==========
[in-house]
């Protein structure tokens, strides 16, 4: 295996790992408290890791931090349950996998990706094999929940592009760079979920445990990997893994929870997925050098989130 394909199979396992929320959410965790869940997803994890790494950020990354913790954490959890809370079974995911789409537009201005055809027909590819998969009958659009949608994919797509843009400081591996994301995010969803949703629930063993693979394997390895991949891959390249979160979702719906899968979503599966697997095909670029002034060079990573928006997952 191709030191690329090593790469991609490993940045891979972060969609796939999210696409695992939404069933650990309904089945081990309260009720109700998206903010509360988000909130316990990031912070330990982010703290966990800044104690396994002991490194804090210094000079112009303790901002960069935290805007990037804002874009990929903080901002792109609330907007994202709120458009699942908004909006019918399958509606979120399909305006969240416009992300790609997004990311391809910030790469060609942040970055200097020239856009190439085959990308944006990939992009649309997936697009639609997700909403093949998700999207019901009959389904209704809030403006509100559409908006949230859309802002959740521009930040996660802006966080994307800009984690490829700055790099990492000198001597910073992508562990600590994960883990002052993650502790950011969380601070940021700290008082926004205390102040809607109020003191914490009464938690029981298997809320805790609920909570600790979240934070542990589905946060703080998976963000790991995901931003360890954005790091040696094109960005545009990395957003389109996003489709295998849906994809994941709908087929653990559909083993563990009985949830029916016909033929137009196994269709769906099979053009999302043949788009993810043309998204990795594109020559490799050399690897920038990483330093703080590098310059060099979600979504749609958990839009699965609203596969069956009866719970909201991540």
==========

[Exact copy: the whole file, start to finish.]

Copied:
[in-house]
């Protein structure tokens, strides 16, 4: 295996790992408290890791931090349950996998990706094999929940592009760079979920445990990997893994929870997925050098989130 394909199979396992929320959410965790869940997803994890790494950020990354913790954490959890809370079974995911789409537009201005055809027909590819998969009958659009949608994919797509843009400081591996994301995010969803949703629930063993693979394997390895991949891959390249979160979702719906899968979503599966697997095909670029002034060079990573928006997952 191709030191690329090593790469991609490993940045891979972060969609796939999210696409695992939404069933650990309904089945081990309260009720109700998206903010509360988000909130316990990031912070330990982010703290966990800044104690396994002991490194804090210094000079112009303790901002960069935290805007990037804002874009990929903080901002792109609330907007994202709120458009699942908004909006019918399958509606979120399909305006969240416009992300790609997004990311391809910030790469060609942040970055200097020239856009190439085959990308944006990939992009649309997936697009639609997700909403093949998700999207019901009959389904209704809030403006509100559409908006949230859309802002959740521009930040996660802006966080994307800009984690490829700055790099990492000198001597910073992508562990600590994960883990002052993650502790950011969380601070940021700290008082926004205390102040809607109020003191914490009464938690029981298997809320805790609920909570600790979240934070542990589905946060703080998976963000790991995901931003360890954005790091040696094109960005545009990395957003389109996003489709295998849906994809994941709908087929653990559909083993563990009985949830029916016909033929137009196994269709769906099979053009999302043949788009993810043309998204990795594109020559490799050399690897920038990483330093703080590098310059060099979600979504749609958990839009699965609203596969069956009866719970909201991540």